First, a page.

Some communication disorders may also appear later in life and are linked to dementia or Parkinson’s disease. It is important to remember that speech pathology is available to anyone with issues communicating or swallowing.

Coaching and support is often just as beneficial for parents, families and support workers, as they can provide tailored support.

You can learn more about who accesses a speech pathologist in our consumer article, ‘A challenge for the whole family – Nat and Jess’ story’.

How does a speech pathologist help disabilities?

Speech pathology provides a wide range of solutions, treatments and support services – also often referred to as interventions.

It is a diverse industry that caters for different abilities, with interventions tailored to suit each individual’s needs.

Common speech pathology interventions include:

  • Teaching key word sign language or how to use a communication app/device to a child and their support networks so the person can be understood and better participate in different environments independently
  • Helping someone understand and use verbal speech, as well as supplementing this with visual material as needed -particularly in times of differing sensory, physical or emotional demands
  • Explaining the unspoken social rules that neurotypical people use in conversation in an accessible way if the autistic person wants to understand more about this process
  • Collaborating with other allied health professionals to make sure goals are being met
  • Co-educating support and families to ensure the best communication style is used
  • Co-creating a meal-time management plan with a participant and helping the participant, support workers, staff and other people in that person’s support team learn how to make meal times safe and enjoyable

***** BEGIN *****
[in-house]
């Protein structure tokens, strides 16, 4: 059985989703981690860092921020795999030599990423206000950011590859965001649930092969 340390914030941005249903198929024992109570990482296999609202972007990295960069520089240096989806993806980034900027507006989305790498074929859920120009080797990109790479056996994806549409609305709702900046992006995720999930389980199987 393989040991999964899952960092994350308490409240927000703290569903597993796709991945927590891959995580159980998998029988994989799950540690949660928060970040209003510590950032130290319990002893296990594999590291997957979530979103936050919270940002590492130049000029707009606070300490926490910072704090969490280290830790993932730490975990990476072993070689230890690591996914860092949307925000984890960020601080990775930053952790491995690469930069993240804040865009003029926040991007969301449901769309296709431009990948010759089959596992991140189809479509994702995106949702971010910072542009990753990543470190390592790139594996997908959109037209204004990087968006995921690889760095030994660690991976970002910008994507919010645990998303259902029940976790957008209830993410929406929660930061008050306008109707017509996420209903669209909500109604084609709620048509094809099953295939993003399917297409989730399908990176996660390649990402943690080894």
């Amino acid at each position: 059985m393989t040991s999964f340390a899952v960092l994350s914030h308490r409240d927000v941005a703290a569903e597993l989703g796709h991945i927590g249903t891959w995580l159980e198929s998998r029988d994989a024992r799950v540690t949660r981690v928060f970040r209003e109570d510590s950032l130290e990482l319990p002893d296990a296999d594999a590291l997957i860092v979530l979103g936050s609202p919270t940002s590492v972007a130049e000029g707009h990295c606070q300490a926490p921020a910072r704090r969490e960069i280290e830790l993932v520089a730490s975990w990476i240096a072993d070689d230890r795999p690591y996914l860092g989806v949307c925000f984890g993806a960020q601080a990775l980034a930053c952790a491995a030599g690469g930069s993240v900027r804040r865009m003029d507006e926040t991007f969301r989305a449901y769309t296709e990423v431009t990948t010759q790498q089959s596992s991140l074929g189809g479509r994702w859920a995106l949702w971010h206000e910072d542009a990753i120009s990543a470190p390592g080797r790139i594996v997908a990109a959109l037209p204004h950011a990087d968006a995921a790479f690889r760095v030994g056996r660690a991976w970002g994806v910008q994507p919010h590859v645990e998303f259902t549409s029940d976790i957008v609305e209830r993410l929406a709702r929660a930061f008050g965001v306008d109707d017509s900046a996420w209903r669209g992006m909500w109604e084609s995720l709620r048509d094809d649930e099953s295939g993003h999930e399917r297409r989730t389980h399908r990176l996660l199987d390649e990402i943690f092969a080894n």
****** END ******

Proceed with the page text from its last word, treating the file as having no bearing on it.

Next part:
Ultimately, there is no one-size-fits all solution when it comes to speech pathology.

You will be assessed as an individual by your speech pathologist, or team of specialists, to determine the best intervention for you and the long term tools you need to achieve success.

Can I access speech pathology on the NDIS?

Speech pathologist services are available under the National Disability Insurance Scheme (NDIS) and are also accessible under the Early Childhood Early Intervention (ECEI) scheme.

The ECEI is a specific support program for children up to the age of six who have a disability or developmental delay.

Not only are speech pathology services covered by the NDIS, but you should be able to use funds for assistive technologies to aid alternative communication.

You can either go through your NDIS provider to find a speech pathologist, but you will need a referral if you want to access funding on your NDIS plan.

If you source an independent private speech pathologist, you may not always require a referral. It is best to contact them directly with any questions.

Additionally, public speech pathologist services are available without a referral through hospitals, community health centres and outreach services. Public speech pathology services are often provided by the government and not-for-profit organisations, although you must meet specific criteria to be eligible.

Have you utilised the services of a speech pathologist in the past? Tell us about your experience in the comments.

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Early Childhood Early Intervention
Consumer story: A challenge for the whole family – Nat and Jess’ story
Development Delay